Employee Incentive Programs.

It seems that everybody I know in business right now are really struggling with finding the right people for their team.

Sometimes you interview someone and you know they’re not right, other times they are the perfect candidate - so perfect in fact, that you’re not the only business pitching for their skills!

This is where employee incentives can make you the employer of choice.

Incentive programs are great for staff retention and for attracting candidates.

When recruiting, an incentive program will give you a competitive advantage over other employers. It’s also something you could consider for your team to keep them happy, and maintain your place as their preferred employee.


What do you offer?

Options are endless, and you can tailor any incentive to suit yourself and your business.

At the point of recruiting, you may offer options for further education by including training or a fund for the employee that could go towards training. You may be able to offer a certain amount of supervision or other professional development on the job. Including the option for a financial bonus after a trial period is an attractive option to job-seekers.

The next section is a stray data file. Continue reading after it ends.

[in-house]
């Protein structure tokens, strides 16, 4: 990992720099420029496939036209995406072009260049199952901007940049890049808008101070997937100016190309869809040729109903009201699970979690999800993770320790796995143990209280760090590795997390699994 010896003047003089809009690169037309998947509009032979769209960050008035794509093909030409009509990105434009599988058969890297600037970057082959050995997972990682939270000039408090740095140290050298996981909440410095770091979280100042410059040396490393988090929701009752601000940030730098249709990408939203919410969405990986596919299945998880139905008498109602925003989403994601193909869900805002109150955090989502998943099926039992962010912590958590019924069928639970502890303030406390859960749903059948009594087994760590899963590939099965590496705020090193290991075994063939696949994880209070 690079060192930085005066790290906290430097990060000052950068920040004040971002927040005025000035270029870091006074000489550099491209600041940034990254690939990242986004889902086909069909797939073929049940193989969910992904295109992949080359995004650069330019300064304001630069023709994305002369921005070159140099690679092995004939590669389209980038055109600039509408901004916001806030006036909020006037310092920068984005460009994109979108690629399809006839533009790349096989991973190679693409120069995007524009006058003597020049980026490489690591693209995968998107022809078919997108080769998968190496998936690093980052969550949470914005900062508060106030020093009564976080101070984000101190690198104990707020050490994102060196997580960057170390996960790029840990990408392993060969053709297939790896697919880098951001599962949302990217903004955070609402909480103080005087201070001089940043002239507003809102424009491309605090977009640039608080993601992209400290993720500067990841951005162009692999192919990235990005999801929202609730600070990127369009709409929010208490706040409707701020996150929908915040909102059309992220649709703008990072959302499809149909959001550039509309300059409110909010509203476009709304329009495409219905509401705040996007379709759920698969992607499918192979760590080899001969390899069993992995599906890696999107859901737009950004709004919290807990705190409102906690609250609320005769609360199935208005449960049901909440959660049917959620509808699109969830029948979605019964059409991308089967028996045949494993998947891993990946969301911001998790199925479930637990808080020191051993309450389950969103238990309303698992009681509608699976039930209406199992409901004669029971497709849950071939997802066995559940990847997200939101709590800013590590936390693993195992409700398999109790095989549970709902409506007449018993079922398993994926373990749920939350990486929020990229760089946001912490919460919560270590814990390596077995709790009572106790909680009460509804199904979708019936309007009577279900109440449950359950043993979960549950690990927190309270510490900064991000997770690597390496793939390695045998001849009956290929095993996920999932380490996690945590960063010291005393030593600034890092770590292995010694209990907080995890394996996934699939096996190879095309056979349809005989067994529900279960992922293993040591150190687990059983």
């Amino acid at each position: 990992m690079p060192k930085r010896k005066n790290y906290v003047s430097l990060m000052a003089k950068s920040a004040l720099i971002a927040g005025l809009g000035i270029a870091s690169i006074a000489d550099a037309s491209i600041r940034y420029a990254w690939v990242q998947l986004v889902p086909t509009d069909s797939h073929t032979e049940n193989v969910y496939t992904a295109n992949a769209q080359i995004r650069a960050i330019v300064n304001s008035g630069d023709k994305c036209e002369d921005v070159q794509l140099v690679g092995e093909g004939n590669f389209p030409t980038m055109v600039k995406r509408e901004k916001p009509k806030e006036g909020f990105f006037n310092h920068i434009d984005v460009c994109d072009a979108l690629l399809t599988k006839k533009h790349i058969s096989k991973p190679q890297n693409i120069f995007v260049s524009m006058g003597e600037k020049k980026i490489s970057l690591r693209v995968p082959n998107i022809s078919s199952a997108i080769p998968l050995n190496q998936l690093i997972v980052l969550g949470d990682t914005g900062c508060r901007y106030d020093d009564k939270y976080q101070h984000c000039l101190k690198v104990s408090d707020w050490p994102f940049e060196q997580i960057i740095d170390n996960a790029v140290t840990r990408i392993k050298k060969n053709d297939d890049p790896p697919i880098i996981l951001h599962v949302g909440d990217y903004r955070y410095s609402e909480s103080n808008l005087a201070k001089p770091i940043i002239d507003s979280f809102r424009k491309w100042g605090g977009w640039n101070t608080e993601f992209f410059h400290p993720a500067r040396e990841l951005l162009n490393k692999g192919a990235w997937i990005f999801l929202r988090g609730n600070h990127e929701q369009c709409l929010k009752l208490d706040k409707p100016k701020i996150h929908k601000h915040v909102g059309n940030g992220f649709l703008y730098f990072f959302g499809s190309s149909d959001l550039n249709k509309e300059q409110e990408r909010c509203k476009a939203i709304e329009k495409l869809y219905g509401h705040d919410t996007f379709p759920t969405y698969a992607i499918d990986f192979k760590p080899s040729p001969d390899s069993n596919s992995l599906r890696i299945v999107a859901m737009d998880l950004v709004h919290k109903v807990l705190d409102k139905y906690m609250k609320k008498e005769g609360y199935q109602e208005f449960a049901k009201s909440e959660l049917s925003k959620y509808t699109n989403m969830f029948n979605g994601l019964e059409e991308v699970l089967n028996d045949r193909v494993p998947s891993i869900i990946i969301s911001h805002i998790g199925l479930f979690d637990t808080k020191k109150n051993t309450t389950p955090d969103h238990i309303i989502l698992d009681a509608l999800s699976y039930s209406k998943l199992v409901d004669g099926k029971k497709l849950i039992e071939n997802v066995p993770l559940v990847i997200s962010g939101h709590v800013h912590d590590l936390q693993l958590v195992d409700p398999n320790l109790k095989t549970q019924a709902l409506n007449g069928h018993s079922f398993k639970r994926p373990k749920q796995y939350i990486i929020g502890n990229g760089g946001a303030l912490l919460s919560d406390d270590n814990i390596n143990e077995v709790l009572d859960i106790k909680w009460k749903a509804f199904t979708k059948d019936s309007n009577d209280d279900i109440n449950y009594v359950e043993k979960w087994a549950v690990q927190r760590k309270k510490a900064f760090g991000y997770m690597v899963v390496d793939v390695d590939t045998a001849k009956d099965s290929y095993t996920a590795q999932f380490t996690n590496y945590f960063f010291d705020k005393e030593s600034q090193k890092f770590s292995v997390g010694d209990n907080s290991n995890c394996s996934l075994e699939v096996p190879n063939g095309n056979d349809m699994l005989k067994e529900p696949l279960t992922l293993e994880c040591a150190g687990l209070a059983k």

Some companies offer break rooms with beanbags and video gaming, free lunches and tickets to concerts. No prizes for guessing which industry and which generation of workers they are trying to attract!

You might be able to offer a guarantee for holidays at Christmas and New Year. The beauty of incentives is they are really down to you and what you are able to afford a potential or current employee.

I would love to hear about any incentives you offer, or have been offered that really made a job more appealing to you. Let me know at our facebook page HR and Leadership Skills for Aussie Health Practice Owners, or DM me - Emma Spencer - on Instagram.


Emma Spencer

Emma is a Clinical Psychologist who has a special interest in the assessment and treatment of children, adolescents and families and peri-natal care.  Her background has been varied and included employment within hospital and community settings, both public and private.

Emma also worked for a number of years in consulting, as a trainer, project manager, neuropsychological assessor and also provided employment selection and transition services.